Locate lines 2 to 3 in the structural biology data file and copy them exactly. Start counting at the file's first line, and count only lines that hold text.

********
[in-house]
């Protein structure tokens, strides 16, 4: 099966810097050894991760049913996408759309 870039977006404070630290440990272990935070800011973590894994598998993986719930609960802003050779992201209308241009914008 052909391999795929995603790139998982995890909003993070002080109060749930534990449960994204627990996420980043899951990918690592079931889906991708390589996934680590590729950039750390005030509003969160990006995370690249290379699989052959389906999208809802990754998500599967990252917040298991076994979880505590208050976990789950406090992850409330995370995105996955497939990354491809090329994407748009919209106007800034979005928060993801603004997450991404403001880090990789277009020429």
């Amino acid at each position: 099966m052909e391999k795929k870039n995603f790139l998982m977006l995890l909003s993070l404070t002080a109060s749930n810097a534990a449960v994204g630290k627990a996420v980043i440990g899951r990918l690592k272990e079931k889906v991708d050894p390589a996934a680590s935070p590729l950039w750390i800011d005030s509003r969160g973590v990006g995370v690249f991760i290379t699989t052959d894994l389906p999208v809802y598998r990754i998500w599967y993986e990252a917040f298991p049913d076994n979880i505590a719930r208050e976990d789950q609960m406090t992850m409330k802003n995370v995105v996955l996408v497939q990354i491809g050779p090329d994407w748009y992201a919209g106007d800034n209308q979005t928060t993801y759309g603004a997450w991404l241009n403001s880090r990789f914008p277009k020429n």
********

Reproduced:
């Protein structure tokens, strides 16, 4: 099966810097050894991760049913996408759309 870039977006404070630290440990272990935070800011973590894994598998993986719930609960802003050779992201209308241009914008 052909391999795929995603790139998982995890909003993070002080109060749930534990449960994204627990996420980043899951990918690592079931889906991708390589996934680590590729950039750390005030509003969160990006995370690249290379699989052959389906999208809802990754998500599967990252917040298991076994979880505590208050976990789950406090992850409330995370995105996955497939990354491809090329994407748009919209106007800034979005928060993801603004997450991404403001880090990789277009020429």
């Amino acid at each position: 099966m052909e391999k795929k870039n995603f790139l998982m977006l995890l909003s993070l404070t002080a109060s749930n810097a534990a449960v994204g630290k627990a996420v980043i440990g899951r990918l690592k272990e079931k889906v991708d050894p390589a996934a680590s935070p590729l950039w750390i800011d005030s509003r969160g973590v990006g995370v690249f991760i290379t699989t052959d894994l389906p999208v809802y598998r990754i998500w599967y993986e990252a917040f298991p049913d076994n979880i505590a719930r208050e976990d789950q609960m406090t992850m409330k802003n995370v995105v996955l996408v497939q990354i491809g050779p090329d994407w748009y992201a919209g106007d800034n209308q979005t928060t993801y759309g603004a997450w991404l241009n403001s880090r990789f914008p277009k020429n």